Brandon Smith: Yes. When collectivists (society based on forced associations, forced communities and the "greater good" over the rights of the individual) occupy the same space as individualists (society based on voluntary associations, voluntary communities and the rights of the individual as the greater good), a war is inevitable. The two philosophies cannot be reconciled.
Anthony Wile: What should people do to protect themselves?
Brandon Smith: Become as independent from the mainstream system as possible. Build voluntary communities based on free markets, production and preparedness. Start training to provide your own security. Organize security groups based on asymmetric warfare. Study successful rebellions versus failed rebellions.
Anthony Wile: How about gold and silver? People should buy more?
Brandon Smith: I would say they are a tremendous buy right now, but keep in mind that we have more of the deflationary portion of the breakdown to go through, and commodities are going to remain extremely volatile until the dollar officially loses reserve status and gold and silver decouple from manipulated paper markets.
Anthony Wile: Pre-public companies continue to provide good opportunities?
Brandon Smith: As far as investment is concerned, I would stick to companies that produce or manage necessities. For example, Camera-On-A-Stick is not a necessity.
Anthony Wile: The cannabis sector remains promising despite grim markets?
Brandon Smith: I think people should be more focused on industrial grade hemp. That is where true economic revival will be found. Hemp is a wonder plant.
Anthony Wile: Where would you put your funds generally?
Brandon Smith: Guns, food, raw land, gold and silver – anything that makes you more self-reliant. Imagine what could happen to you or your family if you are not armed and there is a crisis scenario. I don't believe in being at the mercy of anyone, including government gone rogue. If you are not armed, your chances of surviving free are zero. If you are armed, there is at least a chance.
Anthony Wile: What is so attractive about a new order domestically and internationally and why do many seem to want one?
Brandon Smith: It appeals to the subconscious collectivist instinct. Being independent and self-reliant is scary to many people. Try dropping your average yuppie in the woods for a little while alone without their electronics and without knowing how long they will be there. They'll lose their minds from the solitude before they ever dehydrate or starve.
Many people also romanticize the notion of a peace-filled, one-world commune. A world without conflict where no one starves, where no one needs to worry about money or bills or shelter. A world where energy is free and employment is based on personal interest rather than survival necessity. A world where your feelings are never hurt and everyone is treated exactly the same because accomplishment has been homogenized for the sake of the group rather than the competitive drive of the individual. Kind of like Star Trek. It's a nice fantasy, but that is all it is, a fantasy.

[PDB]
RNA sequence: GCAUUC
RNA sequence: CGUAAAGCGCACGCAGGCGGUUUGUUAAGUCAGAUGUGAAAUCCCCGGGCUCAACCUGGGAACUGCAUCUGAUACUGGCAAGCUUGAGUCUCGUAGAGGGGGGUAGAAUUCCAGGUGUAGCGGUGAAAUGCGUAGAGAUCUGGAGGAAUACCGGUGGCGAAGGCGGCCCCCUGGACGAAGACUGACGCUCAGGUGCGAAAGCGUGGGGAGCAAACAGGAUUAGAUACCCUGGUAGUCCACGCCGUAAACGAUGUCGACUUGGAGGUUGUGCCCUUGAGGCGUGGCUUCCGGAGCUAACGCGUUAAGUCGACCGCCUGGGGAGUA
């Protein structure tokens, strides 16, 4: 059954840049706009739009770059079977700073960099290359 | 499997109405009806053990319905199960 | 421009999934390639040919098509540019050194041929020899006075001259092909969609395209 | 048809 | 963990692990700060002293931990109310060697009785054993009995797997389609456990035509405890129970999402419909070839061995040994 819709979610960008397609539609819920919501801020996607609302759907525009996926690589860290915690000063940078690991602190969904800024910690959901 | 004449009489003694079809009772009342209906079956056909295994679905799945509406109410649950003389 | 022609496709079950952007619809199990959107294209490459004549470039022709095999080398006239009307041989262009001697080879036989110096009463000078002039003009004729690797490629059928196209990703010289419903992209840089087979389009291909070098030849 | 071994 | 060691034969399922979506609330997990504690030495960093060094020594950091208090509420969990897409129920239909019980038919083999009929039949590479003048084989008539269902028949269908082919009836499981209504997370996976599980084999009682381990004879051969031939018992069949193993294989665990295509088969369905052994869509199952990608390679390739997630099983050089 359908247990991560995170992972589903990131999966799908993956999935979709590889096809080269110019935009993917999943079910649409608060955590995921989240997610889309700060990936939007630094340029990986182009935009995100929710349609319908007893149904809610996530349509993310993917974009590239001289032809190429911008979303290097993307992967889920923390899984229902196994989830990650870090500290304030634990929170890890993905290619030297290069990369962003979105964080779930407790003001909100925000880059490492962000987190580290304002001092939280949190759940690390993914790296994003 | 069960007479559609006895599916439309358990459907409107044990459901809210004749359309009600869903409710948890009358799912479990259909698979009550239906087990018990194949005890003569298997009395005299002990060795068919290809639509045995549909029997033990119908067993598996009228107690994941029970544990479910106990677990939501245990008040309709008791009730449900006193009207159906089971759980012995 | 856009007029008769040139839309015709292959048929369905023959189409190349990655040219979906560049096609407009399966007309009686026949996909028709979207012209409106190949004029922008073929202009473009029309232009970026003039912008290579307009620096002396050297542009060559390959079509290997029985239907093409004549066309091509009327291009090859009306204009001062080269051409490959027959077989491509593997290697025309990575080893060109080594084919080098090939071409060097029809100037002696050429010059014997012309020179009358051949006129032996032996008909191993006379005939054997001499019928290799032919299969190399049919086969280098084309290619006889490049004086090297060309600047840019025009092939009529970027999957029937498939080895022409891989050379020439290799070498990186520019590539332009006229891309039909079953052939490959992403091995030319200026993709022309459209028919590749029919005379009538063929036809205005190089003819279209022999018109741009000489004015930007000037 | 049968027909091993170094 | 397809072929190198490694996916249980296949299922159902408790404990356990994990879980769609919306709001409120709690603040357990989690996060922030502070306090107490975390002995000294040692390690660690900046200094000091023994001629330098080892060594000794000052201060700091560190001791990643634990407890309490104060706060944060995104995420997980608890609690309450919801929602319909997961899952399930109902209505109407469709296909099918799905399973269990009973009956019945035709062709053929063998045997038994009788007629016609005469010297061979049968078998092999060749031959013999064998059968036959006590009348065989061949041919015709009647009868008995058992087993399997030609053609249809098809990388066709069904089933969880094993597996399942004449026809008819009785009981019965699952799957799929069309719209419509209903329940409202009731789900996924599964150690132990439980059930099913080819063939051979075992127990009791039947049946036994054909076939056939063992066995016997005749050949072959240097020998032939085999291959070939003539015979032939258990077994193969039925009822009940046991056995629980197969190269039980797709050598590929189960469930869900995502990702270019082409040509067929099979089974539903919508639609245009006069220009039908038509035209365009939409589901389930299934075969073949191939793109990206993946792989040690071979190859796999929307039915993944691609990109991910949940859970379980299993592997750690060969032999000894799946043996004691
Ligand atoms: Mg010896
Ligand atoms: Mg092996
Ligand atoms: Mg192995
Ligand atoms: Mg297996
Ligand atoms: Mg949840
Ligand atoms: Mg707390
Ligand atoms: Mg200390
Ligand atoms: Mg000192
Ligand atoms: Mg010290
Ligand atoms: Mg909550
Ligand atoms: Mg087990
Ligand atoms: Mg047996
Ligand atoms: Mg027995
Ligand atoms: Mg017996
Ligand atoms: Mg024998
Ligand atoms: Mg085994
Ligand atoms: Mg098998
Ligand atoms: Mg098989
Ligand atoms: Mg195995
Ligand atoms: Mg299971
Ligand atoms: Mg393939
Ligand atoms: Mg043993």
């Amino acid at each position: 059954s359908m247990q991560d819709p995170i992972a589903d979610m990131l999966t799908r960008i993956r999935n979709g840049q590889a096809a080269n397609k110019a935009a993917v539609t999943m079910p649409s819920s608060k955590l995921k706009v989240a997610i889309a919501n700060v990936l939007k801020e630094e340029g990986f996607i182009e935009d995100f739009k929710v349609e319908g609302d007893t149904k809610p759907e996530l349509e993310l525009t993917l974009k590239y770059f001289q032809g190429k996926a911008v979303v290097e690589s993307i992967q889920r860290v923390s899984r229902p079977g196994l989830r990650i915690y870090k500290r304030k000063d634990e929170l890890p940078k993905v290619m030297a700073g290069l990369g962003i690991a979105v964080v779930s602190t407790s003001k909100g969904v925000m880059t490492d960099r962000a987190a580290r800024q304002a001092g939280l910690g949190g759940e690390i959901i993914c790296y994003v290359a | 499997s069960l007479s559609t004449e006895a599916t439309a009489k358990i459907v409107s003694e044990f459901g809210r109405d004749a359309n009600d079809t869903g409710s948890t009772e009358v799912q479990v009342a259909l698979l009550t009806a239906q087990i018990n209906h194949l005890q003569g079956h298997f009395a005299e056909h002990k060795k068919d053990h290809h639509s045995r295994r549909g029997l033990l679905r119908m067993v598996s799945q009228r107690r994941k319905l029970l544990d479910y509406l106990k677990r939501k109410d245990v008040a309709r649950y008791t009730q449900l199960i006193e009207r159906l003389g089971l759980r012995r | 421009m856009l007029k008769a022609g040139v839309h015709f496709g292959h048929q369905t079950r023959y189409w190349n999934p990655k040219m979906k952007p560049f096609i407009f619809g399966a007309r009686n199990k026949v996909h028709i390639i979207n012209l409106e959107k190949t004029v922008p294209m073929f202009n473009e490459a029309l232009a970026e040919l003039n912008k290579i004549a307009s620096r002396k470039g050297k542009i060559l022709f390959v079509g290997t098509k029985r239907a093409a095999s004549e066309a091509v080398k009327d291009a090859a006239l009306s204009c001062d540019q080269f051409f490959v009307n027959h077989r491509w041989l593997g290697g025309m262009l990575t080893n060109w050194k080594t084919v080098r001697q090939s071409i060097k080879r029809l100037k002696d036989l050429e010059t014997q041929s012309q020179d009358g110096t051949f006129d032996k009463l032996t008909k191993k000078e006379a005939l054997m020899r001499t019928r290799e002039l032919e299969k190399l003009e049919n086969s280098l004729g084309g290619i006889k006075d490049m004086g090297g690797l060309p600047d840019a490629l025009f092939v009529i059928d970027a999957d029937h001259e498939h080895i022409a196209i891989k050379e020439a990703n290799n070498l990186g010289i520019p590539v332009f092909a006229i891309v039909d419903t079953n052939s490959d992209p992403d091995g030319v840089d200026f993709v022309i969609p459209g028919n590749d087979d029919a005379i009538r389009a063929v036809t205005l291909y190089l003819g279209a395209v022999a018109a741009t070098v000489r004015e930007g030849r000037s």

Today, too many people have trouble differentiating between fantasy and reality, and so new world order ideologies gain substantial traction. That said, there has been an incredible awakening from 2006 to today. Whether or not it is enough, we'll have to wait and see.
Anthony Wile: Is the Internet helpful in this regard?
Brandon Smith: It's a helpful tool as long as your efforts and organization are not relegated only to cyberspace. You have to make tangible efforts and institute actual organization in the real world around you everyday. Otherwise, all the eloquent arguments we put forth on the Web become meaningless. The globalists are not going to be swayed by them, and we're going to have to get rid of them someday. That requires physical organization and intelligent action.
Anthony Wile: Any other thoughts?
When societies face sociopolitical and economic crises, the solutions do not necessarily involve Hollywood-style revolutions. Instead, individuals often must muddle through for themselves, as we have often discussed. Mr. Smith seems to have similar sentiments.
For him, barter is an essential component of surviving and thriving during a time of social tension and economic dysfunction. This is a valuable assessment and his commitment to supporting barter on a national scale is admirable.
Barter, of course, is not the only solution. As the world's economic situation continues to degrade, investors seek numerous alternatives to what has gone before. We often suggest real estate, farmland, second homes and gold and silver.
These are not traditional "investments" but have the advantages of providing tangible assets that in certain cases have utility above and beyond their intrinsic value.
Farmland, for instance, may be a good investment but it can also provide you with food. Will it come to that? Are we facing the possibility of famine in the West – a region that hasn't faced such realities for decades?
Perhaps not. One certainly cannot insist on the inevitability of "catastrophic" scenarios at this point. Optimism may be warranted as well as pessimism. But then again, as the old adage goes, "Better safe than sorry."
If you haven't reconfigured your portfolio and secured your wealth via precious metals and tangible assets, now would be a good time to do so. In investing, as in life generally, timing can be critical. Anticipate the best case but prepare for the worst. Thanks, Brandon, for an interesting and frank assessment of economic issues in the 21st century.